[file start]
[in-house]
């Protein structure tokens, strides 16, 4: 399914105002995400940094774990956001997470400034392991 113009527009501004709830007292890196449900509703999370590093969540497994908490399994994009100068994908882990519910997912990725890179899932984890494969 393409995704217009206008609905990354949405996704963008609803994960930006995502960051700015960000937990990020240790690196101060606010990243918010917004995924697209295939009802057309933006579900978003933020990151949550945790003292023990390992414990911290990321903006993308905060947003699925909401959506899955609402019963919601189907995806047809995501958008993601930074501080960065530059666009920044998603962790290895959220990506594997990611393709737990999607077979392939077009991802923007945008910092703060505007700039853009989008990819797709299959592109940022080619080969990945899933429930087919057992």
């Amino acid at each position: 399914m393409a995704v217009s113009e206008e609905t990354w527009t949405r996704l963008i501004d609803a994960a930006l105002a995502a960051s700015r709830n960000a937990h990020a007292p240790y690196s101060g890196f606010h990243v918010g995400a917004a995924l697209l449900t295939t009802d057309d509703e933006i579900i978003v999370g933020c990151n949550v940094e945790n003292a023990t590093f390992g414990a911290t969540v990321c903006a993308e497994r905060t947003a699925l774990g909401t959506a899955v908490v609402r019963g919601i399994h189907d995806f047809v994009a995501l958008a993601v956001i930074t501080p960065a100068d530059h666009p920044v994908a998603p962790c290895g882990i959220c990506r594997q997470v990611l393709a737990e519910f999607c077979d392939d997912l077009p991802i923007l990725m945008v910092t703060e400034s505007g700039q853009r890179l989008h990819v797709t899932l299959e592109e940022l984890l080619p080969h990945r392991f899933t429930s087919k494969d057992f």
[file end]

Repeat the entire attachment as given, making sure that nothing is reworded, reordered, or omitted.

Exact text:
[in-house]
């Protein structure tokens, strides 16, 4: 399914105002995400940094774990956001997470400034392991 113009527009501004709830007292890196449900509703999370590093969540497994908490399994994009100068994908882990519910997912990725890179899932984890494969 393409995704217009206008609905990354949405996704963008609803994960930006995502960051700015960000937990990020240790690196101060606010990243918010917004995924697209295939009802057309933006579900978003933020990151949550945790003292023990390992414990911290990321903006993308905060947003699925909401959506899955609402019963919601189907995806047809995501958008993601930074501080960065530059666009920044998603962790290895959220990506594997990611393709737990999607077979392939077009991802923007945008910092703060505007700039853009989008990819797709299959592109940022080619080969990945899933429930087919057992």
């Amino acid at each position: 399914m393409a995704v217009s113009e206008e609905t990354w527009t949405r996704l963008i501004d609803a994960a930006l105002a995502a960051s700015r709830n960000a937990h990020a007292p240790y690196s101060g890196f606010h990243v918010g995400a917004a995924l697209l449900t295939t009802d057309d509703e933006i579900i978003v999370g933020c990151n949550v940094e945790n003292a023990t590093f390992g414990a911290t969540v990321c903006a993308e497994r905060t947003a699925l774990g909401t959506a899955v908490v609402r019963g919601i399994h189907d995806f047809v994009a995501l958008a993601v956001i930074t501080p960065a100068d530059h666009p920044v994908a998603p962790c290895g882990i959220c990506r594997q997470v990611l393709a737990e519910f999607c077979d392939d997912l077009p991802i923007l990725m945008v910092t703060e400034s505007g700039q853009r890179l989008h990819v797709t899932l299959e592109e940022l984890l080619p080969h990945r392991f899933t429930s087919k494969d057992f």